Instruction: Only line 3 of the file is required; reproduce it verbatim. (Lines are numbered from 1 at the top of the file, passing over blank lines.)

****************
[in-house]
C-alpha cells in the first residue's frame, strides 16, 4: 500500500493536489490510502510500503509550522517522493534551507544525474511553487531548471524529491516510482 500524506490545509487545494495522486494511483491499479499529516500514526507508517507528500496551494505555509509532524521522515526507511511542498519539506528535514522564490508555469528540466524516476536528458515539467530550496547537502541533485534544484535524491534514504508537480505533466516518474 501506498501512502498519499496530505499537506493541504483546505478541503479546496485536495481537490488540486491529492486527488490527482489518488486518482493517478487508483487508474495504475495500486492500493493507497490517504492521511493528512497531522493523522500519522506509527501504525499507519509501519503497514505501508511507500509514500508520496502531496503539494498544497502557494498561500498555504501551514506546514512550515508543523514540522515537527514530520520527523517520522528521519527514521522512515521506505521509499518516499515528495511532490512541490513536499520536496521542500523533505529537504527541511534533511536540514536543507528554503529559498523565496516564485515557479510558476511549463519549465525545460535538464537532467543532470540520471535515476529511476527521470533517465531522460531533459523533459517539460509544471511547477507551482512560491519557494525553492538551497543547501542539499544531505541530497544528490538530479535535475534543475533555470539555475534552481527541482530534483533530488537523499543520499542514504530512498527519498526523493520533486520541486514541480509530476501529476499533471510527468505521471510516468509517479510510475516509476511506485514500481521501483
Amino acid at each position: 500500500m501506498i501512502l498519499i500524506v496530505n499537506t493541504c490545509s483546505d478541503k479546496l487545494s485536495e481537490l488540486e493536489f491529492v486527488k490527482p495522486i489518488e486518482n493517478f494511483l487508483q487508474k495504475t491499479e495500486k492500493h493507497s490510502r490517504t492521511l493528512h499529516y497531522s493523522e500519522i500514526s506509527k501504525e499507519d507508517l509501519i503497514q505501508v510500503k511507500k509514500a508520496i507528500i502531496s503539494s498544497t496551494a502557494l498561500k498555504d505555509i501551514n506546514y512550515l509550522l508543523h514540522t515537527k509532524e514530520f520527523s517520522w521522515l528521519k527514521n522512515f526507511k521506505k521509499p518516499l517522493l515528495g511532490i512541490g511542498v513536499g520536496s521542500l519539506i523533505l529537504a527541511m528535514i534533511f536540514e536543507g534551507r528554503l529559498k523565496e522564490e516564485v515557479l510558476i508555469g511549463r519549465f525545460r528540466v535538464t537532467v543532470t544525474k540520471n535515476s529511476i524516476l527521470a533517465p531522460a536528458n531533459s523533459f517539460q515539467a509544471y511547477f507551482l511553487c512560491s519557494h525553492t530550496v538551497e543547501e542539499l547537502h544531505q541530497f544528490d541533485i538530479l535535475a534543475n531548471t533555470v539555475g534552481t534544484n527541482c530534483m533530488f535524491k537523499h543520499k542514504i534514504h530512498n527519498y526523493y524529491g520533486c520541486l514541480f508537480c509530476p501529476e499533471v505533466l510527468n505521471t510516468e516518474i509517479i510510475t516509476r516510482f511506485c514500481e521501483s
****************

Amino acid at each position: 500500500m501506498i501512502l498519499i500524506v496530505n499537506t493541504c490545509s483546505d478541503k479546496l487545494s485536495e481537490l488540486e493536489f491529492v486527488k490527482p495522486i489518488e486518482n493517478f494511483l487508483q487508474k495504475t491499479e495500486k492500493h493507497s490510502r490517504t492521511l493528512h499529516y497531522s493523522e500519522i500514526s506509527k501504525e499507519d507508517l509501519i503497514q505501508v510500503k511507500k509514500a508520496i507528500i502531496s503539494s498544497t496551494a502557494l498561500k498555504d505555509i501551514n506546514y512550515l509550522l508543523h514540522t515537527k509532524e514530520f520527523s517520522w521522515l528521519k527514521n522512515f526507511k521506505k521509499p518516499l517522493l515528495g511532490i512541490g511542498v513536499g520536496s521542500l519539506i523533505l529537504a527541511m528535514i534533511f536540514e536543507g534551507r528554503l529559498k523565496e522564490e516564485v515557479l510558476i508555469g511549463r519549465f525545460r528540466v535538464t537532467v543532470t544525474k540520471n535515476s529511476i524516476l527521470a533517465p531522460a536528458n531533459s523533459f517539460q515539467a509544471y511547477f507551482l511553487c512560491s519557494h525553492t530550496v538551497e543547501e542539499l547537502h544531505q541530497f544528490d541533485i538530479l535535475a534543475n531548471t533555470v539555475g534552481t534544484n527541482c530534483m533530488f535524491k537523499h543520499k542514504i534514504h530512498n527519498y526523493y524529491g520533486c520541486l514541480f508537480c509530476p501529476e499533471v505533466l510527468n505521471t510516468e516518474i509517479i510510475t516509476r516510482f511506485c514500481e521501483s